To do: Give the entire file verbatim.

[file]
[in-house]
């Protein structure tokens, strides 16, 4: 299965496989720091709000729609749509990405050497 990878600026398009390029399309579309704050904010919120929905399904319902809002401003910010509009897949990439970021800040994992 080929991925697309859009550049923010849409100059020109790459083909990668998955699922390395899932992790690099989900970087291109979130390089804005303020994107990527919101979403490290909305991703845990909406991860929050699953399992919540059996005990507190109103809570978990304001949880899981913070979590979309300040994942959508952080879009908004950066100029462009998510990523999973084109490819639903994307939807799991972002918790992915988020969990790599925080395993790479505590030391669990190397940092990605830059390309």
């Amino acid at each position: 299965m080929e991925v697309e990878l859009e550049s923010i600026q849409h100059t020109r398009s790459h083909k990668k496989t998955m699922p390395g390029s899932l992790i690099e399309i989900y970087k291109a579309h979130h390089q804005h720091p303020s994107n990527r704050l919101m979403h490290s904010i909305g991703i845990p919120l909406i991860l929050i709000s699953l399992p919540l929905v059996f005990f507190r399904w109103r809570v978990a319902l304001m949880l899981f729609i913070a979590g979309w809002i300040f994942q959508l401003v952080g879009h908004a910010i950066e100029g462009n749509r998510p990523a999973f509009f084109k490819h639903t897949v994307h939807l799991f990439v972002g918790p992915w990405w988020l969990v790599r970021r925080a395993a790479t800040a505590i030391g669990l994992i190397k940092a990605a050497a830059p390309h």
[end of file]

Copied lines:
[in-house]
């Protein structure tokens, strides 16, 4: 299965496989720091709000729609749509990405050497 990878600026398009390029399309579309704050904010919120929905399904319902809002401003910010509009897949990439970021800040994992 080929991925697309859009550049923010849409100059020109790459083909990668998955699922390395899932992790690099989900970087291109979130390089804005303020994107990527919101979403490290909305991703845990909406991860929050699953399992919540059996005990507190109103809570978990304001949880899981913070979590979309300040994942959508952080879009908004950066100029462009998510990523999973084109490819639903994307939807799991972002918790992915988020969990790599925080395993790479505590030391669990190397940092990605830059390309």
């Amino acid at each position: 299965m080929e991925v697309e990878l859009e550049s923010i600026q849409h100059t020109r398009s790459h083909k990668k496989t998955m699922p390395g390029s899932l992790i690099e399309i989900y970087k291109a579309h979130h390089q804005h720091p303020s994107n990527r704050l919101m979403h490290s904010i909305g991703i845990p919120l909406i991860l929050i709000s699953l399992p919540l929905v059996f005990f507190r399904w109103r809570v978990a319902l304001m949880l899981f729609i913070a979590g979309w809002i300040f994942q959508l401003v952080g879009h908004a910010i950066e100029g462009n749509r998510p990523a999973f509009f084109k490819h639903t897949v994307h939807l799991f990439v972002g918790p992915w990405w988020l969990v790599r970021r925080a395993a790479t800040a505590i030391g669990l994992i190397k940092a990605a050497a830059p390309h």